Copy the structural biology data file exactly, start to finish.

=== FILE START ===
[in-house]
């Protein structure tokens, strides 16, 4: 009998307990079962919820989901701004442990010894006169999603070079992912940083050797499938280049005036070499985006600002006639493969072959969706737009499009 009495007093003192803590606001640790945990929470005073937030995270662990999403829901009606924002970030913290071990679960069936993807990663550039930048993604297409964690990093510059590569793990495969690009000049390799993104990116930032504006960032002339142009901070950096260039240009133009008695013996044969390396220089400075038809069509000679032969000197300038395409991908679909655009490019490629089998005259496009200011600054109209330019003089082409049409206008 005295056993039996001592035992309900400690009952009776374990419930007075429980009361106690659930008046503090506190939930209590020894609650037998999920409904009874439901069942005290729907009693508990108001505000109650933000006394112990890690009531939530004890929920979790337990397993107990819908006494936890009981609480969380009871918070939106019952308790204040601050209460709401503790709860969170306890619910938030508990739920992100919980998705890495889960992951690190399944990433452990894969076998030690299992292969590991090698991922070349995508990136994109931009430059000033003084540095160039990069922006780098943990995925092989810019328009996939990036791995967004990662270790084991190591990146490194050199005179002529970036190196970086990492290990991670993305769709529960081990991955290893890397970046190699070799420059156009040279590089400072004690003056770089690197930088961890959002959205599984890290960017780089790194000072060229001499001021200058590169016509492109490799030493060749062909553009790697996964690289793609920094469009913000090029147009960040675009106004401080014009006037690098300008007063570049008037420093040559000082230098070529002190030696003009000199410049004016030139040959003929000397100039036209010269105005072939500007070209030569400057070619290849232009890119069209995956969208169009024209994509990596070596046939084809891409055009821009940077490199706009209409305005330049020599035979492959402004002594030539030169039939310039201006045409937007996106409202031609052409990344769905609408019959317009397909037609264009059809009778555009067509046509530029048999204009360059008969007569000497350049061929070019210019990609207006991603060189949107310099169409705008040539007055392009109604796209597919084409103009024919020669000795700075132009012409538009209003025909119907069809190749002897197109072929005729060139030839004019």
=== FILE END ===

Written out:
[in-house]
């Protein structure tokens, strides 16, 4: 009998307990079962919820989901701004442990010894006169999603070079992912940083050797499938280049005036070499985006600002006639493969072959969706737009499009 009495007093003192803590606001640790945990929470005073937030995270662990999403829901009606924002970030913290071990679960069936993807990663550039930048993604297409964690990093510059590569793990495969690009000049390799993104990116930032504006960032002339142009901070950096260039240009133009008695013996044969390396220089400075038809069509000679032969000197300038395409991908679909655009490019490629089998005259496009200011600054109209330019003089082409049409206008 005295056993039996001592035992309900400690009952009776374990419930007075429980009361106690659930008046503090506190939930209590020894609650037998999920409904009874439901069942005290729907009693508990108001505000109650933000006394112990890690009531939530004890929920979790337990397993107990819908006494936890009981609480969380009871918070939106019952308790204040601050209460709401503790709860969170306890619910938030508990739920992100919980998705890495889960992951690190399944990433452990894969076998030690299992292969590991090698991922070349995508990136994109931009430059000033003084540095160039990069922006780098943990995925092989810019328009996939990036791995967004990662270790084991190591990146490194050199005179002529970036190196970086990492290990991670993305769709529960081990991955290893890397970046190699070799420059156009040279590089400072004690003056770089690197930088961890959002959205599984890290960017780089790194000072060229001499001021200058590169016509492109490799030493060749062909553009790697996964690289793609920094469009913000090029147009960040675009106004401080014009006037690098300008007063570049008037420093040559000082230098070529002190030696003009000199410049004016030139040959003929000397100039036209010269105005072939500007070209030569400057070619290849232009890119069209995956969208169009024209994509990596070596046939084809891409055009821009940077490199706009209409305005330049020599035979492959402004002594030539030169039939310039201006045409937007996106409202031609052409990344769905609408019959317009397909037609264009059809009778555009067509046509530029048999204009360059008969007569000497350049061929070019210019990609207006991603060189949107310099169409705008040539007055392009109604796209597919084409103009024919020669000795700075132009012409538009209003025909119907069809190749002897197109072929005729060139030839004019």